Device from Saitek offers an alternative to keyboard...

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April 17, 2000

Device from Saitek offers an alternative to keyboard gaming

Do you hate gaming with your keyboard? Saitek thinks you do. The company says its new GM2 gaming mouse ($49.95) "liberates the gamer from his clumsy keyboard." That's stretching it a bit.

The GM2 is a control pad/mouse combination for use with first-person shooting games. The mouse has two buttons and a mouse wheel/button, as well as a four-way hat switch on the side. The control pad fits comfortably into the left hand and is loaded with goodies. It carries seven buttons, an eight-way hat switch and a thumb wheel.

The buttons, switches and wheels are fully programmable. A simple three-dimensional interface lets players assign any keystroke, or series of keystrokes, to any button or axis on the controller.

After a brief getting-to-know-you period, I was able to use the GM2 easily. Though the controller has excellent programming software and is comfortable, solid and well-designed, it doesn't offer much improvement over a keyboard.

Gamers accustomed to keyboards probably won't find it that useful; those who hate gaming with keyboards might.

Information: www.saitekusa.com or 800-452-4377.

Chris Glassel/KRT

Downloaded music on the go thanks to Memory Stick

Anyone who likes to take music out and about will get a kick out of Sony's Memory Stick Walkman. Weighing 2.5 ounces and taking up about as much space as a small candy bar, this is one of the tiniest personal sound players yet.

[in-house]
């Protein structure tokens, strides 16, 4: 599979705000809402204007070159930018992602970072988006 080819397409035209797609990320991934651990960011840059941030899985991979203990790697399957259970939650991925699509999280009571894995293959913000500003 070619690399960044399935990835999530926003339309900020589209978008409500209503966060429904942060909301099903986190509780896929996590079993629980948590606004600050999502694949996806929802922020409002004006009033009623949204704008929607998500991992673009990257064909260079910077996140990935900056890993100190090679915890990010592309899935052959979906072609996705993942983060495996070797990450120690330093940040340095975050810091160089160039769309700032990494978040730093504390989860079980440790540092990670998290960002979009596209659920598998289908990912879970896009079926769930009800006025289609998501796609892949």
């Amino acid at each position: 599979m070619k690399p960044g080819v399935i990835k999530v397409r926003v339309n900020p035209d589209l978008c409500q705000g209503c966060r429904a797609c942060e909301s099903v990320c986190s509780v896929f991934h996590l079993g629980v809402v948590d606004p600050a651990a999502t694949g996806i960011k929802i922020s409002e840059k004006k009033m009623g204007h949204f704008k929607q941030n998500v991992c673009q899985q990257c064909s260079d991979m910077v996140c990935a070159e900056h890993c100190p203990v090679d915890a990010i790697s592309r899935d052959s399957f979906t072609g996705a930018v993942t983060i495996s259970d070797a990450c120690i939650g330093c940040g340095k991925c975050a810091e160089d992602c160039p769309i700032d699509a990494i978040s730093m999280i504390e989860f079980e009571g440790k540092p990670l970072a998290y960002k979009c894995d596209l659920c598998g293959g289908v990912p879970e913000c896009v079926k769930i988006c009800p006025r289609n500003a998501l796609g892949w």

The sound may lack a bit of the punch and spaciousness of the Sony Discman players, but the player won't skip tracks if rattled because it doesn't use spinning discs. Instead, it plays music in CD, WAV or MP3 formats downloaded from a computer's USB port to a special 64-megabyte flash memory card. This card, called a Memory Stick, holds up to two hours of music, depending on the bit rate the user chooses when recording.

But for something so darn convenient, the Memory Stick Walkman can also be a hassle. Music must first be converted to Sony's ATRAC 3 digital coding format -- the only format the Memory Stick Walkman can decode. Whatever merit there may be in this effort to protect copyrighted material, it can add time and extra steps to the process of loading tunes, especially if they're saved on the user's computer in the form of MP3 files.

That said, the music lover who wants an ultralight way to take music anywhere will appreciate the Music Stick Walkman. The price is $399, and extra memory cards are $159.

Information: www.sony.com/ networkwalkman or 800-222-7669.

John Hanan//KRT

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